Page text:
5. I'm actually glad about the ban. It shows someone is taking responsibility for lowing the risk of HIV/AIDS infection through blood transfusion. I realize that anyone can contract HIV/AIDS, but if you look at the research, the disease is more abundant among the gay community. I think this ban is important because the disease goes undetected for 6 or more months when newly contracted. I'm also glad they banned IV drug users and prostitutes.
  6. It seems like discrimination to me...just saying. HIV can effect anyone and even the 30 something housewife with two kids and a minivan going into the red cross could have HIV...I know they are trying to protect people I just don't think this does it. The actual highest growing positive group in America now is young heterosexuals I think (but I could be wrong I am not great with facts, just think I read that somewhere).
  7. But it's discrimination...I'm sure there are many healthy gay men that could donate. The problem really lies within the testing, and that needs to be adjusted to make sure. Quite frankly....if they do not do enough testing to be absolutely certain with anyone's blood, then that is a major problem.
  8. Well, along with intravenous drug users (who are also not allowed to donate), gay men are one of the highest risk groups for HIV contraction. It's sad that this policy has to discriminate against a whole group of people, but it's not malicious; it's to keep people safe.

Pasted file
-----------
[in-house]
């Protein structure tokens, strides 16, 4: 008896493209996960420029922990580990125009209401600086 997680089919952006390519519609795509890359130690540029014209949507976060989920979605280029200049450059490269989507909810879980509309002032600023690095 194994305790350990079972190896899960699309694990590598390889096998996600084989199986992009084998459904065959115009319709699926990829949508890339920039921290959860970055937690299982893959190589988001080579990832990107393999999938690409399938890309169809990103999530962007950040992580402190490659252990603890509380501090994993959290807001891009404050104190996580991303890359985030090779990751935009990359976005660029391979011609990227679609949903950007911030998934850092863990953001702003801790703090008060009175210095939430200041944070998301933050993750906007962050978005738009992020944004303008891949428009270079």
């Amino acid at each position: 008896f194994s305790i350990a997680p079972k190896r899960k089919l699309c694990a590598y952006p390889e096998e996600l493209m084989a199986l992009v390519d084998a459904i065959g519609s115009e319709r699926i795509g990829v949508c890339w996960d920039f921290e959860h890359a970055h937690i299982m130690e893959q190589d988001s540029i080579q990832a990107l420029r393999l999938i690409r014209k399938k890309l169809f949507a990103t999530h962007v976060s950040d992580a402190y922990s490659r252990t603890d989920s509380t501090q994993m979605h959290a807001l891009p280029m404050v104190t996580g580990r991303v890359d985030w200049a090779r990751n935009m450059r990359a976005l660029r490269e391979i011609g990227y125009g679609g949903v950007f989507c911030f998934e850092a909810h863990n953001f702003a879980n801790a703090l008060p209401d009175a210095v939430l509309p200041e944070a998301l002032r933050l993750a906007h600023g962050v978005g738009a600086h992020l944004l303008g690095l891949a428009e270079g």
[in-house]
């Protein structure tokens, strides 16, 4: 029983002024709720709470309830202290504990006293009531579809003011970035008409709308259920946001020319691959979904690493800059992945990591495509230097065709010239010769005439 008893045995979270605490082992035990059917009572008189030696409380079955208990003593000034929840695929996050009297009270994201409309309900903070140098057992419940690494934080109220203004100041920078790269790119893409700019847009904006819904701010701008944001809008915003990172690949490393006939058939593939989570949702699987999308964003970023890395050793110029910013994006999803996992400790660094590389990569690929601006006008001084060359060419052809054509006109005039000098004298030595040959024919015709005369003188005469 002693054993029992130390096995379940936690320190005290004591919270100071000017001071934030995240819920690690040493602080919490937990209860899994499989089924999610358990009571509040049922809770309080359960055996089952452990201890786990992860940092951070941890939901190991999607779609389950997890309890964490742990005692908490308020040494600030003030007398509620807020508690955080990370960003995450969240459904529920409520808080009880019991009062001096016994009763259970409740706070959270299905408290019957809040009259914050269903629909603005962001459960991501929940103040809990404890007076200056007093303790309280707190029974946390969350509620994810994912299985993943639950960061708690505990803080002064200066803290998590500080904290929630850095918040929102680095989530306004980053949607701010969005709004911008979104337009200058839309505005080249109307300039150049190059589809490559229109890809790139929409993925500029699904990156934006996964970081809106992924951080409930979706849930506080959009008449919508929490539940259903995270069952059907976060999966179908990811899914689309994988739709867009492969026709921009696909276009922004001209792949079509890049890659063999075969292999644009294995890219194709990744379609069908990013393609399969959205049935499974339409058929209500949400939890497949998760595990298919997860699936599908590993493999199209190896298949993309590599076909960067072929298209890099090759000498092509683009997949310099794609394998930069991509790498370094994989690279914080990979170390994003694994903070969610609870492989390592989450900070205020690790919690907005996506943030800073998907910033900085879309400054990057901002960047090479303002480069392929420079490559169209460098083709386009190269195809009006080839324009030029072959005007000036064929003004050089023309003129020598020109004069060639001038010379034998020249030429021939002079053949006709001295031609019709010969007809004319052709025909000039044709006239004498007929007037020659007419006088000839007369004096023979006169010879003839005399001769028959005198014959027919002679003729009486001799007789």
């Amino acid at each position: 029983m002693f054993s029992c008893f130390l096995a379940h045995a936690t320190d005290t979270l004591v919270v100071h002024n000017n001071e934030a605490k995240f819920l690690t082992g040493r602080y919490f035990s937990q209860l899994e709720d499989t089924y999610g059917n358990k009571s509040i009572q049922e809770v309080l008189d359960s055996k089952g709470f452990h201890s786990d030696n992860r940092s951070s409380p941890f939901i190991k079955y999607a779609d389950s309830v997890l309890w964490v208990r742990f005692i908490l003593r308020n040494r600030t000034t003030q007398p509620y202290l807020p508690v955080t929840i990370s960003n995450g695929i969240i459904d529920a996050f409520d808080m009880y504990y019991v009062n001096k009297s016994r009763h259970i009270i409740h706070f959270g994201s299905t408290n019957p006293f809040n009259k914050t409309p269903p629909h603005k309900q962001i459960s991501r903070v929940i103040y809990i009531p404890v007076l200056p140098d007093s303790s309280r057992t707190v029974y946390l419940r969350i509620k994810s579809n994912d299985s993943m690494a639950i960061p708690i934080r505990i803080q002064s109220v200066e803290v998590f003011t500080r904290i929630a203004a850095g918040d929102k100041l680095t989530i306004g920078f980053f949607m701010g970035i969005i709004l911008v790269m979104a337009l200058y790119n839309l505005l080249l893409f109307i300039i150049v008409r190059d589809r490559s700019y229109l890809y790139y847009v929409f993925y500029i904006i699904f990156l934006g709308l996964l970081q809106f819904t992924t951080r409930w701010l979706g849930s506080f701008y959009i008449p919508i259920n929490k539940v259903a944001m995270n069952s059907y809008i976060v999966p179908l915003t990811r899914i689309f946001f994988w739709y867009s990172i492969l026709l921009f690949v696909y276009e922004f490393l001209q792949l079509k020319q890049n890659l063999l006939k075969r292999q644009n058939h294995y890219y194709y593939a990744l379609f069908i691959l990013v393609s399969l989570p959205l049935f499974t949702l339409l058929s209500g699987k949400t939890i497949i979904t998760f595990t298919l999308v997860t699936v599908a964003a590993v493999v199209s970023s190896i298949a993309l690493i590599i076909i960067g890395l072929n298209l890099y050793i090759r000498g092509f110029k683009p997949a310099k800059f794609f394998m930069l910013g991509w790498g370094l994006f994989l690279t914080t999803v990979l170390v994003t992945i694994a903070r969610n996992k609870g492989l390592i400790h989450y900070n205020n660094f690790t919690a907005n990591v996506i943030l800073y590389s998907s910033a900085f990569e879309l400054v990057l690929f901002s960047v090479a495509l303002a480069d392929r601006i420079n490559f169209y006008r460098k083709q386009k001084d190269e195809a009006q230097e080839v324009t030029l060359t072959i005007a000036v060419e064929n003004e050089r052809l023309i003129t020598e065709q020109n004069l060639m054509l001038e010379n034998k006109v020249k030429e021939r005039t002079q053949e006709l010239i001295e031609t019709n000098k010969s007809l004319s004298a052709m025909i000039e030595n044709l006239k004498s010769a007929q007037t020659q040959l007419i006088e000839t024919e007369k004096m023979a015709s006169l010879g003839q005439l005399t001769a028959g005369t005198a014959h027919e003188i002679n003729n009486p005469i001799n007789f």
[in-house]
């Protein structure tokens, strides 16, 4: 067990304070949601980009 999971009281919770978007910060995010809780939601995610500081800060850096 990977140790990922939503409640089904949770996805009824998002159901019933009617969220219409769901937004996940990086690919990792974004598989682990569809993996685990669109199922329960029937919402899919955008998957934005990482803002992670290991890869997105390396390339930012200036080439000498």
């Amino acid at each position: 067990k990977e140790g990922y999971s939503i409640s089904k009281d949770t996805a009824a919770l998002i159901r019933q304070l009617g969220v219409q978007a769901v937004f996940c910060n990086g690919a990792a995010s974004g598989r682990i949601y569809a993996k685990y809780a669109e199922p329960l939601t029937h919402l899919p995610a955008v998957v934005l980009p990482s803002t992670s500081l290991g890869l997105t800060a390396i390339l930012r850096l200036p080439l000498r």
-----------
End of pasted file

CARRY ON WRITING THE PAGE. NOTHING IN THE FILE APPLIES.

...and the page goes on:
9. I have a gay friend who gives blood. Guess he just lies on that question. I know he's sure safer about sex than most women I know.
  10. I think one-year sounds reasonable...but of course, fear is a grippling irrational thing...and the FDA is very smart to use the fact that HIV tests do not detect the virus 100% of the time...It doesn't say though if that includes the people who have had sex with men within a year...

    beside, it's not like only gay people have HIV viruses...>_<~...
  11. I really tend to think its not an issue about discrimination against the gay community so much as it is looking at the odds and percentages. I think you need to factor in the amount of money it would cost to have to do additional expensive tests to make absolutely sure an "at risk" donors blood is safe. Its not like our health care system is so enthusiastic about putting money in the appropriate places. and when you are talking about the Red Cross, they are working on an extremely limited budget based on donations. Perhaps the gay community should start their own bloodbank network that would raise funds to have their inventory tested periodically and have it as a back up source for the Red Cross?
  12. The same rule applies here in Canada. I can see why they do it, but I also know gay men who are in monogamous relationships who are no more promiscuous than straight people, so it seems kinda unfair. I think they should operate more on a case-to-case basis. After all, they don't ask straight people about numbers of sex partners, if you're a woman they just ask if you have had sex with a man who's had sex w/ other men. Not everyone will necessarily have accurate information about that.
  13. Well, I can't complain. I live in a country where people with body piercings or tattoos are also banned from donating blood!
  14. I think in the US there is a wait of 1 year or something like that after tattoos and body piercings.

    I can't donate again until August because I went to the Dominican Republic on vacation last summer!